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“A t-test is used to determine whether a set or sets of scores are from the same population.” - Coakes & Steed (1999), p.61[1]


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The t-test is 116 years old. The t statistic was introduced by William Sealy Gosset for cheaply monitoring the quality of beer brews. Gosset was a statistician for the Guinness brewery in Dublin, Ireland. He was hired due to Guiness' innovative policy of recruiting the best graduates from Oxford and Cambridge to apply biochemistry and statistics to Guinness' industrial processes. Gosset published the t test in Biometrika in 1908, but was forced to use a pen name by his employer who regarded the fact that they were using statistics as a trade secret. Hence, the name Student's t-test. Read more here: t-test history.


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There are three types of t-test:

One-sample t-test

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  1. Used to compare a sample mean with a known population mean or some other meaningful, fixed value

Independent samples t-test

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  1. Used to compare two means from independent groups

Paired samples t-test

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  1. Used to compare two means that are repeated measures for the same participants - scores might be repeated across different measures or across time.
  2. Used also to compare paired samples, as in a two treatment randomized block design.


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Dependent variables must be:

  1. Measured at interval or ratio level level of measurement - i.e., needs to be continuous.
  2. Normally distributed in all groups of the independent variable.
    • Robust to violations of this assumption if sample sizes are large and approximately equal (> 15 cases per group)
  3. Have approximately equal variance across all groups of the IV (homogeneity of variance e.g., tested by Levene's test).
    • If not the p-values for significance tests are inaccurate.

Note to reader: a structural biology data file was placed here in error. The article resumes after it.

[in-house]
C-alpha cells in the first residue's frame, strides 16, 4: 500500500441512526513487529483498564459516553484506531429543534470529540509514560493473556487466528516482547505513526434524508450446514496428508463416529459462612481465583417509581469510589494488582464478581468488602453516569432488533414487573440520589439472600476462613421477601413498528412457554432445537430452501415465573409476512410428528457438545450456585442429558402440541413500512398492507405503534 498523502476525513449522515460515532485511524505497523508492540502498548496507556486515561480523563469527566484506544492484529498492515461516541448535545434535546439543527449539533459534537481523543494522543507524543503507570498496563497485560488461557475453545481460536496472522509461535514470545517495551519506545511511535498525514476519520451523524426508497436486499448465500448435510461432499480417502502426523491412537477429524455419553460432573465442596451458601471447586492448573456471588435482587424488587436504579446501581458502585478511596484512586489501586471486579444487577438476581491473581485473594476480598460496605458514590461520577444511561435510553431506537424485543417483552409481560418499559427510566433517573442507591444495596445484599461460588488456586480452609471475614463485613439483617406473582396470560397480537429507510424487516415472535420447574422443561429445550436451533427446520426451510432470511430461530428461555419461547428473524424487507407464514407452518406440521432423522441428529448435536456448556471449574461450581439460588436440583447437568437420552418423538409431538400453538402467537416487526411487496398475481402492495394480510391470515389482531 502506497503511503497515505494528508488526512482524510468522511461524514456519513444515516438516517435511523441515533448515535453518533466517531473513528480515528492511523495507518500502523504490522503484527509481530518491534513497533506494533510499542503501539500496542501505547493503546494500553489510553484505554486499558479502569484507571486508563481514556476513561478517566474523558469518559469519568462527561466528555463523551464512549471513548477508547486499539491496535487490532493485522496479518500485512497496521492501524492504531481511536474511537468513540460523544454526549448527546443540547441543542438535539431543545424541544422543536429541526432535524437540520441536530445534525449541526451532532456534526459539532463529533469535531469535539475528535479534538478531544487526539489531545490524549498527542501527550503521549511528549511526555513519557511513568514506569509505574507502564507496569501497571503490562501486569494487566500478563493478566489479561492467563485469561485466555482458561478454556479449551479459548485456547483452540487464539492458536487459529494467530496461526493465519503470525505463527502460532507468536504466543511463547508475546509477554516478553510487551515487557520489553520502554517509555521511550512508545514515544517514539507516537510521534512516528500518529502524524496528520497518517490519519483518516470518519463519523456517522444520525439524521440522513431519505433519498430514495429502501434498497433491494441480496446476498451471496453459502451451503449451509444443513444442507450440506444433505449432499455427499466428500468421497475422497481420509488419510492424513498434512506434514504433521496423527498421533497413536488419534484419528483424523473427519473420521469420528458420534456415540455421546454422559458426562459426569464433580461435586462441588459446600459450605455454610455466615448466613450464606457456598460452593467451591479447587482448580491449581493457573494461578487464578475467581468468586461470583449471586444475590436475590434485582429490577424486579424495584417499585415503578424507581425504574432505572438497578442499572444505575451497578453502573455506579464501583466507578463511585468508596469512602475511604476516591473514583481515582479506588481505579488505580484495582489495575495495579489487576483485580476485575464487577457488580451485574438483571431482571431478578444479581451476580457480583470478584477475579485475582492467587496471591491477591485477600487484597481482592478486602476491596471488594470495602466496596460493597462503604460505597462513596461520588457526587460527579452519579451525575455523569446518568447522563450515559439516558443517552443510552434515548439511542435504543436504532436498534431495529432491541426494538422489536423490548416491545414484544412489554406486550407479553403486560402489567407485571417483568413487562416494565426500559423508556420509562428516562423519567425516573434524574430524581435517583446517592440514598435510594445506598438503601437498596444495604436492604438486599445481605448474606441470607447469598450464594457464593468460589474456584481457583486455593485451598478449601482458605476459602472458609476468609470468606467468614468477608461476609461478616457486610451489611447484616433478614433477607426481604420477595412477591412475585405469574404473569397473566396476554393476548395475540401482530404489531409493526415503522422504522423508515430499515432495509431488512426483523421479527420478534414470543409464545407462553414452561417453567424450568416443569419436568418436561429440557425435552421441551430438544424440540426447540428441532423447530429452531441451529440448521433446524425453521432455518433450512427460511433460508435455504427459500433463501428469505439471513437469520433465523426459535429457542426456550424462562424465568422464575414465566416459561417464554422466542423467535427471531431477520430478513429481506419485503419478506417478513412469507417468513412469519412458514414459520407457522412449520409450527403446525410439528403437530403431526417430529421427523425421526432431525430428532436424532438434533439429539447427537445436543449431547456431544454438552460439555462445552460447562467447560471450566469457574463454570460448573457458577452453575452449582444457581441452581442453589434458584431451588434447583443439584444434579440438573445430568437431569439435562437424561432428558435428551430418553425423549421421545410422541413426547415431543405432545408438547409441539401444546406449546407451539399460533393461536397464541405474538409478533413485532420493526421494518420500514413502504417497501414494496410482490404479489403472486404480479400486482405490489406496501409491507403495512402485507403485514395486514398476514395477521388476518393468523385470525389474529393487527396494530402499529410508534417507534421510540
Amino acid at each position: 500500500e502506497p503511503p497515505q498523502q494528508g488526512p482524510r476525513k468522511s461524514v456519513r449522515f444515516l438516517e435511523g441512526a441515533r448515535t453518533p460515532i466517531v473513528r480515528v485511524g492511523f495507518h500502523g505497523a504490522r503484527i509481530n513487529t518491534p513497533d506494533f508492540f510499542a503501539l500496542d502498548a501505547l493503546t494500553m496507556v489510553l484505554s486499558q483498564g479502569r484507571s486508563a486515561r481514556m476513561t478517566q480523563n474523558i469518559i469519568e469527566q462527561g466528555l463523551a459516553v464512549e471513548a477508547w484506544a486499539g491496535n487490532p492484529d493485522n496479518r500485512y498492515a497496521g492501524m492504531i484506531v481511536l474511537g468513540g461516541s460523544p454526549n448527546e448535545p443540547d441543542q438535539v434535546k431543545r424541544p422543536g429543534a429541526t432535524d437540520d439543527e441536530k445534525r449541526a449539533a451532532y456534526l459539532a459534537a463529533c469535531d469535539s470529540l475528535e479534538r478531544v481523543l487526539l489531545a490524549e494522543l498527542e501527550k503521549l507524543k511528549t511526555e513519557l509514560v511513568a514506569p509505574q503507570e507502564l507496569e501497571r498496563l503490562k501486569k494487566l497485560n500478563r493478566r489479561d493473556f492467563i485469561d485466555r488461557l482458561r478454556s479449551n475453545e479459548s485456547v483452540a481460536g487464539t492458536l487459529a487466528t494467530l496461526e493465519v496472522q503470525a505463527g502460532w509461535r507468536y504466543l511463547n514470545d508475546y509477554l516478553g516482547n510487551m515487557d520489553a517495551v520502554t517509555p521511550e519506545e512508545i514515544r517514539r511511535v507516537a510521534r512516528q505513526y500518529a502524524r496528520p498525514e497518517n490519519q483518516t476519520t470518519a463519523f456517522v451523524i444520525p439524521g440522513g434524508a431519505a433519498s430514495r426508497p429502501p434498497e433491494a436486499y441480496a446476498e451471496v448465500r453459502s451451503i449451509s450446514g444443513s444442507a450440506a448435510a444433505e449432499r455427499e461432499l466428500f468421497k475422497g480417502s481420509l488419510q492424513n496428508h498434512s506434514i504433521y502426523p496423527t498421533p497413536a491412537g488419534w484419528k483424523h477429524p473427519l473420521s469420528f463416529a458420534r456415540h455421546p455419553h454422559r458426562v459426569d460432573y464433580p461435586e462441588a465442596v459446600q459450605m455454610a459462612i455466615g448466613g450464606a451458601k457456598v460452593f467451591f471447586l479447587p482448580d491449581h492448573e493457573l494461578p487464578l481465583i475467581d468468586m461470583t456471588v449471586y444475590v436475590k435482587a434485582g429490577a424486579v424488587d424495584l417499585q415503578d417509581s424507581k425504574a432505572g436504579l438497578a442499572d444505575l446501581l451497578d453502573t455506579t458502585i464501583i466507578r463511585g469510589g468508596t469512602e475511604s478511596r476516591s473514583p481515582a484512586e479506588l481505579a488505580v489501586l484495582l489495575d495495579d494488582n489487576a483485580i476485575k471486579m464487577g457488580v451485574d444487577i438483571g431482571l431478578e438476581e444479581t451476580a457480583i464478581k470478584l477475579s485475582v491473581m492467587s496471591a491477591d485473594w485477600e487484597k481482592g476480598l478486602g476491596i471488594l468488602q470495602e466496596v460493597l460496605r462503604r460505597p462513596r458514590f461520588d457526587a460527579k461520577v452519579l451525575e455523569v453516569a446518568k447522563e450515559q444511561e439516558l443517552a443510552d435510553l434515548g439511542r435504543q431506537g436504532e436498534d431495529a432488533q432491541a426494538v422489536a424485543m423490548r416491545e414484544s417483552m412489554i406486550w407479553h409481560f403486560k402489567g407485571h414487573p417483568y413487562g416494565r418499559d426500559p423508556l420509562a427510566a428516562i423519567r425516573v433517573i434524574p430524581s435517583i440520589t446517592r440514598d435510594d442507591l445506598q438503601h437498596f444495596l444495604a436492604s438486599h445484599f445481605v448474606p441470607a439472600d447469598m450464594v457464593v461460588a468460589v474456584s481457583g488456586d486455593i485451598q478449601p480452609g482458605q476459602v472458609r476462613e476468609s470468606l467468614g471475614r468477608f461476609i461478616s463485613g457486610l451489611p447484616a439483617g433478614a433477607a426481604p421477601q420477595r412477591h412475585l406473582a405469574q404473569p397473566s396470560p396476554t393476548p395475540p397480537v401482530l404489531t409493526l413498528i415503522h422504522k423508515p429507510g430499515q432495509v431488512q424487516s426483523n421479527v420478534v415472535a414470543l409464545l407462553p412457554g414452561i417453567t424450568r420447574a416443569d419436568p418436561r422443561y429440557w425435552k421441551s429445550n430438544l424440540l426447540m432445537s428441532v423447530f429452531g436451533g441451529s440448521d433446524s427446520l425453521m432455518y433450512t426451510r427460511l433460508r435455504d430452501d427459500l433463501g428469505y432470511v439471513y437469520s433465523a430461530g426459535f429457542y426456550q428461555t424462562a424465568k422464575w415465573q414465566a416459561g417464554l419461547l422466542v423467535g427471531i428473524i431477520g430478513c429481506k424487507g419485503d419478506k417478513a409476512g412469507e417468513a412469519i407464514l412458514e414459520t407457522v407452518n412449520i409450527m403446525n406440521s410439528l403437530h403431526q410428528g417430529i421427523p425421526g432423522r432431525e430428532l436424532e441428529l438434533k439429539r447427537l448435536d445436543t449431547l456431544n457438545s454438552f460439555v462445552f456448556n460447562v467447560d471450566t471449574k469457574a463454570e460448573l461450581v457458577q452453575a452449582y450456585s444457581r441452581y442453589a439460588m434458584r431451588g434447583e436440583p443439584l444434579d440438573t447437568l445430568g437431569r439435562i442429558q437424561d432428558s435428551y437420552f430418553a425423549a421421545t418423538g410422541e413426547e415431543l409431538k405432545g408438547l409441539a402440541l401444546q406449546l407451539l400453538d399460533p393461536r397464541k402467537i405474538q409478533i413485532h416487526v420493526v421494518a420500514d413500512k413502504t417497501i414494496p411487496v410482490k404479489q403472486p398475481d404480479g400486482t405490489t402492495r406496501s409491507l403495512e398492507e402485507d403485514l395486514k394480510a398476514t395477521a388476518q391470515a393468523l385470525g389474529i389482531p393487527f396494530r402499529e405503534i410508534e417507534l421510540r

• If the variances are different SPSS has post-hoc tests to adjust for this.
  4. Cases represent random samples from the populations and the scores of the test variable are independent of each other.
    • Inaccurate p-values if the independence assumption is violated.


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  1. Bar chart (1 IV) and clustered bar charts (> 1 IV)
  2. Box and whisker plot
  3. Error-bar chart
  4. Stem and leaf plot


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  1. Purpose? (e.g., hypothesis?)
  2. Variables / design
  3. Descriptive statistics (4 moments)
  4. Assumptions
  5. Figure / graph? (optional)
  6. One-tailed or two-tailed?
  7. Test statistics, including effect size and direction of effects

Example 1

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An independent t-test was used to determine whether there was a difference in mean grip strength between males and females. This revealed a significant difference (t (88) = 2.04, p = .04), with males having significantly higher mean strength scores than females (males, M = 2.93, SD = 1.23; females, M = 2.71, SD = '1.41).

Note: Usually means, standard deviations and effect sizes are reported in a Table.


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  1. Coakes, Sheridan J. & Steed, Lyndall G. 1999 SPSS : analysis without anguish : versions 7.0, 7.5, 8.0 for Windows / Sheridan J. Coakes, Lyndall G. Steed Jacaranda Wiley, Brisbane, Australia.

See also

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Search for Student's t-test on Wikipedia.


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